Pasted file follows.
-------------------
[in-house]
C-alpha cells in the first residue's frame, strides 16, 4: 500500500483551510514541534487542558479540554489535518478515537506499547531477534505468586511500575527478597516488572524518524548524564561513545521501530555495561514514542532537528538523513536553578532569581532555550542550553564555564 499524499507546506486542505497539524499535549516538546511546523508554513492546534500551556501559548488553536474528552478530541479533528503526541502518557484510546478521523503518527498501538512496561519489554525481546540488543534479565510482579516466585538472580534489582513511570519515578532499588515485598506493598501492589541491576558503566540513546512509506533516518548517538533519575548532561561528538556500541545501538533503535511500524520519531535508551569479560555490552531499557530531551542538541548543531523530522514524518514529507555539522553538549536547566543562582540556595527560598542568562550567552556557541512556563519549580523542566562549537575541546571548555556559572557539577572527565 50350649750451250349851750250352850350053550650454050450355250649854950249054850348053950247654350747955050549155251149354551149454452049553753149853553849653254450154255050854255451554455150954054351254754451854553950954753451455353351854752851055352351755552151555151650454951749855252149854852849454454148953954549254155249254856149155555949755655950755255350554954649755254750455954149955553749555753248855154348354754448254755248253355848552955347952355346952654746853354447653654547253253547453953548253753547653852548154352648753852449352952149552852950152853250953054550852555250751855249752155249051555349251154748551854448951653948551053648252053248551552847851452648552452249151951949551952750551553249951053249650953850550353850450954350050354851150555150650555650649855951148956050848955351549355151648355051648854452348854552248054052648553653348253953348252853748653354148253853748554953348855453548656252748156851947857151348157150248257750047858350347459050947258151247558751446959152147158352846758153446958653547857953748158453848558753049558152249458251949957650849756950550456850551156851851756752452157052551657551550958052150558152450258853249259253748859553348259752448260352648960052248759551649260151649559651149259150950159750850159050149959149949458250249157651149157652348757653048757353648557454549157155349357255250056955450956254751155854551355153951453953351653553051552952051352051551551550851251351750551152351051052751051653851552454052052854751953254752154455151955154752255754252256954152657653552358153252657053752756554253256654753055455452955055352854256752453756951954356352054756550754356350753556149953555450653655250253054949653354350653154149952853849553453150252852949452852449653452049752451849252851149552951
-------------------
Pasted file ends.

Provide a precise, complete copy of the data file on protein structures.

[in-house]
C-alpha cells in the first residue's frame, strides 16, 4: 500500500483551510514541534487542558479540554489535518478515537506499547531477534505468586511500575527478597516488572524518524548524564561513545521501530555495561514514542532537528538523513536553578532569581532555550542550553564555564 499524499507546506486542505497539524499535549516538546511546523508554513492546534500551556501559548488553536474528552478530541479533528503526541502518557484510546478521523503518527498501538512496561519489554525481546540488543534479565510482579516466585538472580534489582513511570519515578532499588515485598506493598501492589541491576558503566540513546512509506533516518548517538533519575548532561561528538556500541545501538533503535511500524520519531535508551569479560555490552531499557530531551542538541548543531523530522514524518514529507555539522553538549536547566543562582540556595527560598542568562550567552556557541512556563519549580523542566562549537575541546571548555556559572557539577572527565 50350649750451250349851750250352850350053550650454050450355250649854950249054850348053950247654350747955050549155251149354551149454452049553753149853553849653254450154255050854255451554455150954054351254754451854553950954753451455353351854752851055352351755552151555151650454951749855252149854852849454454148953954549254155249254856149155555949755655950755255350554954649755254750455954149955553749555753248855154348354754448254755248253355848552955347952355346952654746853354447653654547253253547453953548253753547653852548154352648753852449352952149552852950152853250953054550852555250751855249752155249051555349251154748551854448951653948551053648252053248551552847851452648552452249151951949551952750551553249951053249650953850550353850450954350050354851150555150650555650649855951148956050848955351549355151648355051648854452348854552248054052648553653348253953348252853748653354148253853748554953348855453548656252748156851947857151348157150248257750047858350347459050947258151247558751446959152147158352846758153446958653547857953748158453848558753049558152249458251949957650849756950550456850551156851851756752452157052551657551550958052150558152450258853249259253748859553348259752448260352648960052248759551649260151649559651149259150950159750850159050149959149949458250249157651149157652348757653048757353648557454549157155349357255250056955450956254751155854551355153951453953351653553051552952051352051551551550851251351750551152351051052751051653851552454052052854751953254752154455151955154752255754252256954152657653552358153252657053752756554253256654753055455452955055352854256752453756951954356352054756550754356350753556149953555450653655250253054949653354350653154149952853849553453150252852949452852449653452049752451849252851149552951